Coastal Taipan Fact File
The coastal taipan is the largest species of venomous snake in Australia. Their length may reach up to 3.5m (11.5ft) long and weigh up to 5kg (11lbs). Males have a slightly larger body than the females.
They have a moderate or slender body. Their head is large and long with an angular brow. The eye features an orange-brown iris and a round black pupil.
Their body is covered by keeled scales which are colored tan or yellowish, blackish or reddish brown. On the underside they are cream with orange spots. Across the face and snout they have a cream flush. This may darken as they age but the snout remains pale.
The coloration of a coastal taipan is slightly variable across the seasons.
Coastal taipans have a similar appearance to the related eastern brown snake and they are often confused for this species.
Coastal taipans are carnivores. Their diet includes mammals such as rodents, bandicoots and quolls. They will also feed on birds with reptiles such as lizards also being eaten. Food is swallowed whole.
Their food sources have expanded with the introduction of domestic rats and mice.
Due to the large size of the prey items they consume they may only need to eat a few times each year.
Food is struck quickly and injected with their potent venom. They will then release the prey and wait till it dies. This reduces the risk that they are attacked by the prey item.
Their venom comprises two parts. One acts on the nervous system to stop the muscles from working while the other prevents the blood from clotting so they bleed to death.
They can sense their food by flicking out the tongue which captures scents that are then processed by the Jacobson’s organ on the roof of their mouth.
Australia and New Guinea are the native home of the coastal taipan. As their name suggests they are found along the coast of Australia from Western Australia across the Northern Territory and Queensland down to New South Wales.
They can be found in a wide variety of habitats including rainforests, sclerophyll forest, woodlands, grassy paddocks and sand dunes.
With the expansion of human habitations they may be found in cane fields or rubbish tips.
Coastal taipans will shelter in an abandoned burrow, hollow log or piles of vegetation.
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Mating can occur anytime between March and December with gravid females spotted during spring.
Males engage in a ritualistic combat display when competing for breeding rights. The pair will coil around one another and work to force the head of their opponent to the ground. These displays may last for hours.
A female will lay between 7 and 20 eggs which are shaped like a pill. These soft shelled eggs are placed in a hollow log, under a tree root or in a ground cavity.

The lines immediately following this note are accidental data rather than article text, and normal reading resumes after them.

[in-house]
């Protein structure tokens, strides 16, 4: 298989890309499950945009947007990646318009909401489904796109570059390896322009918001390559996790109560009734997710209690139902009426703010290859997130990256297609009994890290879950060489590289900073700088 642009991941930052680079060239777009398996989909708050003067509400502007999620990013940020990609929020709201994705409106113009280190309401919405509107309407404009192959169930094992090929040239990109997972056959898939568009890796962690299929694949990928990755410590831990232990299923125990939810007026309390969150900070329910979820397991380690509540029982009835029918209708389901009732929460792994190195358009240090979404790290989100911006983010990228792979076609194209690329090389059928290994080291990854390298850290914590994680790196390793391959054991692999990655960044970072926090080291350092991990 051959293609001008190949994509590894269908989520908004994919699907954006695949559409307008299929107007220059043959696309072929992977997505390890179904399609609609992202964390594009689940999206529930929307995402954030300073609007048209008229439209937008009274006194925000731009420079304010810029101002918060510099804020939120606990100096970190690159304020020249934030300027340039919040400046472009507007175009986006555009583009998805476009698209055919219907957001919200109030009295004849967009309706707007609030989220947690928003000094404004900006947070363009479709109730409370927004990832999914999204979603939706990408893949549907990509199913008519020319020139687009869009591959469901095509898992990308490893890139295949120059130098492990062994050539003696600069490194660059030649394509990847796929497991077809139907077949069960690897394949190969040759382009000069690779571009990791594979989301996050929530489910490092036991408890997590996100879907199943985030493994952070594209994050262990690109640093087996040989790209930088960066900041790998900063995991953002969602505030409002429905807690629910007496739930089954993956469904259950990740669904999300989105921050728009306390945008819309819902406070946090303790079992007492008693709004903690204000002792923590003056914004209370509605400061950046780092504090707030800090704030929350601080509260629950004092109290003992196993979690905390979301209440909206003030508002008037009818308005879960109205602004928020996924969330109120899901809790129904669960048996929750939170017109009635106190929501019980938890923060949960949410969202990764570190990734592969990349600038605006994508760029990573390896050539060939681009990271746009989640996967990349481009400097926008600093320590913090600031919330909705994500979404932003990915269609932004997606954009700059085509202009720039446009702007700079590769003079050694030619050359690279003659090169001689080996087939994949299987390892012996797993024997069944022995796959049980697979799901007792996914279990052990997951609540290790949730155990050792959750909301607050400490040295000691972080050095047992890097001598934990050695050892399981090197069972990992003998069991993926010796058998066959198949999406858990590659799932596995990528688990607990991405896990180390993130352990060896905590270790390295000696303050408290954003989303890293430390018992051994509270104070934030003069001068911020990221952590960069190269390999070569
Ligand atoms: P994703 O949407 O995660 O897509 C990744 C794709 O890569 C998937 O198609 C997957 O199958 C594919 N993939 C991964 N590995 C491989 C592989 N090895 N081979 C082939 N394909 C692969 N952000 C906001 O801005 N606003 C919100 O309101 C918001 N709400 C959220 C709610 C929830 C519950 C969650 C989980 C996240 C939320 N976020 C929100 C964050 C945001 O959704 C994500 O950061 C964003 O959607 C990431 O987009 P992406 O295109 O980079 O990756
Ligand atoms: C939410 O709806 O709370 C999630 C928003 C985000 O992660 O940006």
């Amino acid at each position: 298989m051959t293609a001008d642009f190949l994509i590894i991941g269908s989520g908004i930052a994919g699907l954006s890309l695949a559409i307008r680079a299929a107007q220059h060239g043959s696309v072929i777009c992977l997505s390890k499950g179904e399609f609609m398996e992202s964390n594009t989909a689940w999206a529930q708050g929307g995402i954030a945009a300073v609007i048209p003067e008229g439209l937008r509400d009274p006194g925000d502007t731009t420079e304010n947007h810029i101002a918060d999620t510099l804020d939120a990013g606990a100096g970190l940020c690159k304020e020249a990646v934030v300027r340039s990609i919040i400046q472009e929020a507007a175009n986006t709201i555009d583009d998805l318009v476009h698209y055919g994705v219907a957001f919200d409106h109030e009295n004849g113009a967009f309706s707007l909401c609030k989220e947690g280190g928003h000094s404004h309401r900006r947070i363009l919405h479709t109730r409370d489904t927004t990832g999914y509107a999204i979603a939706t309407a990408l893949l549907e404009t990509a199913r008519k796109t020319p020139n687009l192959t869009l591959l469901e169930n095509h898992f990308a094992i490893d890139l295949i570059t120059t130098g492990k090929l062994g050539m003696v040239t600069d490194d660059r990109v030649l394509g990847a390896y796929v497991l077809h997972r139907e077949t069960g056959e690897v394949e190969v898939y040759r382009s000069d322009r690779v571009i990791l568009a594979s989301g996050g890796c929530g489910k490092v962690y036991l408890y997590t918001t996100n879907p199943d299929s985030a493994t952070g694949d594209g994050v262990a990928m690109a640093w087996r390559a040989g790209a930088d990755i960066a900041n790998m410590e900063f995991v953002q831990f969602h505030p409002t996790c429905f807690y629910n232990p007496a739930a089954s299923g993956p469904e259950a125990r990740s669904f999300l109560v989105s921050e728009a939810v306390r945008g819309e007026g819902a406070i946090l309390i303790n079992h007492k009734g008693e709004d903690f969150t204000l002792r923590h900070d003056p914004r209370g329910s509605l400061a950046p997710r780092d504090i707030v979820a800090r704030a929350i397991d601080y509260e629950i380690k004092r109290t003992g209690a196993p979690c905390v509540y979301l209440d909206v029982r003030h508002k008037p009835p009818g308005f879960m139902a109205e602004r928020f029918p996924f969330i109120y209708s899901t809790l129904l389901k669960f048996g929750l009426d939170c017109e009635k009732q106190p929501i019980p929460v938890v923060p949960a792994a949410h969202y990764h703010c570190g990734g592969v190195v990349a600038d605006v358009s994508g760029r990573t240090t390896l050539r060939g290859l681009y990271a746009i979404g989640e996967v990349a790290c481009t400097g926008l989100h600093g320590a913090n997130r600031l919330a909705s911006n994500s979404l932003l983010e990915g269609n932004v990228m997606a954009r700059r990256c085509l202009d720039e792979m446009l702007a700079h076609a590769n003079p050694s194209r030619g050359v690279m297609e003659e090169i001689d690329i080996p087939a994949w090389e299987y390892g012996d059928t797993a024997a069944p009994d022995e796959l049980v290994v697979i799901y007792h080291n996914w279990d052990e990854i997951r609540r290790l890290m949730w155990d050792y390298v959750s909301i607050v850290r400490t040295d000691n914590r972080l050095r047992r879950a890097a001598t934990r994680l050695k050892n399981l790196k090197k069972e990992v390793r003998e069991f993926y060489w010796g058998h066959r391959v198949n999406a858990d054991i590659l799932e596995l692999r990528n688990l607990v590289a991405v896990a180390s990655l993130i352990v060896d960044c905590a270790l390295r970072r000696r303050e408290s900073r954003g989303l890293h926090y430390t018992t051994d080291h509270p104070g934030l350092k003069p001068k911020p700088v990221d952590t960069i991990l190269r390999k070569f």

These incubate for an average of 68 days before hatching. The length of the incubation is dependent on the temperature.
Females abandon the nest after laying the eggs and have no involvement in raising their young.
Males will reach sexual maturity at 16 months old while females develop later at 28 months old.
Most of their activity occurs at dawn and dusk. When it is extremely warm they will become nocturnal. They are most active in late winter and early spring.
Predators and Threats
The coastal taipan rarely faces predators as adults. Younger animals will be preyed upon by goannas and birds of prey.
Humans kill them due to the perceived threat to human safety.
Prior to the development of antivenom few people had survived a bite from the coastal taipan. Since this anitvenom was developed in 1956 the number of deaths has been reduced. They are still regarded as one of the most dangerous species in Australia.
Humans catch them to keep in the pet trade.
The name ‘taipan’ comes from the Aboriginal people of the Cape York Peninsula.
Coastal taipans are also known as eastern taipans.
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By Danny S. – Own work, CC BY-SA 4.0, https://commons.wikimedia.org/w/index.php?curid=58424600
By AllenMcC. – Own work, CC BY-SA 3.0, https://commons.wikimedia.org/w/index.php?curid=4442021
By CSIRO, CC BY 3.0, https://commons.wikimedia.org/w/index.php?curid=35477739
By Bernard DUPONT from FRANCE – Taipan (Oxyuranus scutellatus) close-up, CC BY-SA 2.0, https://commons.wikimedia.org/w/index.php?curid=40775403
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Beatson, C., 2020. Coastal Taipan. [online] The Australian Museum. Available at: <https://australian.museum/learn/animals/reptiles/coastal-taipan/> [Accessed 15 November 2020].
Billabong Sanctuary. 2020. Billabong Sanctuary – Australian Native Wildlife Park Townsville. [online] Available at: <https://www.billabongsanctuary.com.au/coastal-taipan/> [Accessed 15 November 2020].
Australia Zoo. 2020. Check Out Our Coastal Taipan At Australia Zoo. [online] Available at: <https://www.australiazoo.com.au/wildlife/our-animals/taipan/> [Accessed 15 November 2020].
Tallowin, O., Parker, F., O’Shea, M., Hoskin, C., Vanderduys, E., Amey, A. & Couper, P. 2018. Oxyuranus scutellatus. The IUCN Red List of Threatened Species 2018: e.T42493166A42493177. https://dx.doi.org/10.2305/IUCN.UK.2018-1.RLTS.T42493166A42493177.en. Downloaded on 15 November 2020.